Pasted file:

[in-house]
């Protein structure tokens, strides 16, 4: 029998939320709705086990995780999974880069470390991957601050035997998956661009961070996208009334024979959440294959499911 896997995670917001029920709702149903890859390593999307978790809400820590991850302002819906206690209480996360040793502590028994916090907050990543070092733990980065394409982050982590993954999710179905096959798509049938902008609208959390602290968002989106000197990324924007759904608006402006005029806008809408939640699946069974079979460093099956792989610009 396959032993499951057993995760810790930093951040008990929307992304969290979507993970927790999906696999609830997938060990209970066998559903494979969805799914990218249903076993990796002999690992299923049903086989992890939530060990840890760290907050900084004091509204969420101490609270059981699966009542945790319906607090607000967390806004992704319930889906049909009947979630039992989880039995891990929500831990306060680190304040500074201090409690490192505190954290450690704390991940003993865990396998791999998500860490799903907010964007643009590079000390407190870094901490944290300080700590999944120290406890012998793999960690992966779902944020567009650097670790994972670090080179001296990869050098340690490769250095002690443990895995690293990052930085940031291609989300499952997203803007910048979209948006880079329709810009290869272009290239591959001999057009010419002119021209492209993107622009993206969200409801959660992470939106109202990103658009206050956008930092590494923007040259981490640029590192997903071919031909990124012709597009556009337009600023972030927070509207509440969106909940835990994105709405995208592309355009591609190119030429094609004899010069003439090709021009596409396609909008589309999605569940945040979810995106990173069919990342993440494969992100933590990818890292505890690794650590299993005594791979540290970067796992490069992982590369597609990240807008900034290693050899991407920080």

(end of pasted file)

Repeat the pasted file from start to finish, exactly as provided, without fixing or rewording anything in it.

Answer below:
[in-house]
């Protein structure tokens, strides 16, 4: 029998939320709705086990995780999974880069470390991957601050035997998956661009961070996208009334024979959440294959499911 896997995670917001029920709702149903890859390593999307978790809400820590991850302002819906206690209480996360040793502590028994916090907050990543070092733990980065394409982050982590993954999710179905096959798509049938902008609208959390602290968002989106000197990324924007759904608006402006005029806008809408939640699946069974079979460093099956792989610009 396959032993499951057993995760810790930093951040008990929307992304969290979507993970927790999906696999609830997938060990209970066998559903494979969805799914990218249903076993990796002999690992299923049903086989992890939530060990840890760290907050900084004091509204969420101490609270059981699966009542945790319906607090607000967390806004992704319930889906049909009947979630039992989880039995891990929500831990306060680190304040500074201090409690490192505190954290450690704390991940003993865990396998791999998500860490799903907010964007643009590079000390407190870094901490944290300080700590999944120290406890012998793999960690992966779902944020567009650097670790994972670090080179001296990869050098340690490769250095002690443990895995690293990052930085940031291609989300499952997203803007910048979209948006880079329709810009290869272009290239591959001999057009010419002119021209492209993107622009993206969200409801959660992470939106109202990103658009206050956008930092590494923007040259981490640029590192997903071919031909990124012709597009556009337009600023972030927070509207509440969106909940835990994105709405995208592309355009591609190119030429094609004899010069003439090709021009596409396609909008589309999605569940945040979810995106990173069919990342993440494969992100933590990818890292505890690794650590299993005594791979540290970067796992490069992982590369597609990240807008900034290693050899991407920080």